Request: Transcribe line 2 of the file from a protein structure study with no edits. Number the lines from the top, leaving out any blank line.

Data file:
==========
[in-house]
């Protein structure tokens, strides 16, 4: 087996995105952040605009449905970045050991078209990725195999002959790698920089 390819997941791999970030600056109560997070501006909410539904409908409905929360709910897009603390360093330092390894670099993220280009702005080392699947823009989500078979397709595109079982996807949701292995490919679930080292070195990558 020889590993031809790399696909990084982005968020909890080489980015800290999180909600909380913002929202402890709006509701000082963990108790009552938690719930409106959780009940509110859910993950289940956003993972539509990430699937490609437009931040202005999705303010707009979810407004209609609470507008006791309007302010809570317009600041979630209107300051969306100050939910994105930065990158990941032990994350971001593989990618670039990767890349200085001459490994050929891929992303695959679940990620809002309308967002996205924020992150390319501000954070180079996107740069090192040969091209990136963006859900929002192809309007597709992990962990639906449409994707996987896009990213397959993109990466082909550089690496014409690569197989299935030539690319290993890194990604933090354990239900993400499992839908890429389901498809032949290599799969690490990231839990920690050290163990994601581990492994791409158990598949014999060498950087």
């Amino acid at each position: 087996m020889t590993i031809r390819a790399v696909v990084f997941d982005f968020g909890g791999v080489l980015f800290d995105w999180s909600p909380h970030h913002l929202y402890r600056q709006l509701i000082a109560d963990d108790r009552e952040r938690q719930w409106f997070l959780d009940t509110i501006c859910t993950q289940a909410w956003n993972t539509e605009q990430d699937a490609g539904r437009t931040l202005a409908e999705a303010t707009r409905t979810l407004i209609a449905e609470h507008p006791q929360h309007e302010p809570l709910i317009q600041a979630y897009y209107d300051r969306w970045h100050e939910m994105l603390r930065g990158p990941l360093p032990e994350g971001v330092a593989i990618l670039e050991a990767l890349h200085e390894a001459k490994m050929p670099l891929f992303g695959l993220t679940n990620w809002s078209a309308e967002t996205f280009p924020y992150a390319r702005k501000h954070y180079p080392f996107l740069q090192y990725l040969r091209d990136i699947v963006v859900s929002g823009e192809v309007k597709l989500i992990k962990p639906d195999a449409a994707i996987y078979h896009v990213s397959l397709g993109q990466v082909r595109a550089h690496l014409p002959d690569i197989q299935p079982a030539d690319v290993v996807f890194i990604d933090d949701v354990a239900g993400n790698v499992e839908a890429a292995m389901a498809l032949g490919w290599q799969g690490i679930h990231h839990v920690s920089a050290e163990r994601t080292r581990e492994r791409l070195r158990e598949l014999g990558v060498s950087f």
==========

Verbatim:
């Protein structure tokens, strides 16, 4: 087996995105952040605009449905970045050991078209990725195999002959790698920089 390819997941791999970030600056109560997070501006909410539904409908409905929360709910897009603390360093330092390894670099993220280009702005080392699947823009989500078979397709595109079982996807949701292995490919679930080292070195990558 020889590993031809790399696909990084982005968020909890080489980015800290999180909600909380913002929202402890709006509701000082963990108790009552938690719930409106959780009940509110859910993950289940956003993972539509990430699937490609437009931040202005999705303010707009979810407004209609609470507008006791309007302010809570317009600041979630209107300051969306100050939910994105930065990158990941032990994350971001593989990618670039990767890349200085001459490994050929891929992303695959679940990620809002309308967002996205924020992150390319501000954070180079996107740069090192040969091209990136963006859900929002192809309007597709992990962990639906449409994707996987896009990213397959993109990466082909550089690496014409690569197989299935030539690319290993890194990604933090354990239900993400499992839908890429389901498809032949290599799969690490990231839990920690050290163990994601581990492994791409158990598949014999060498950087």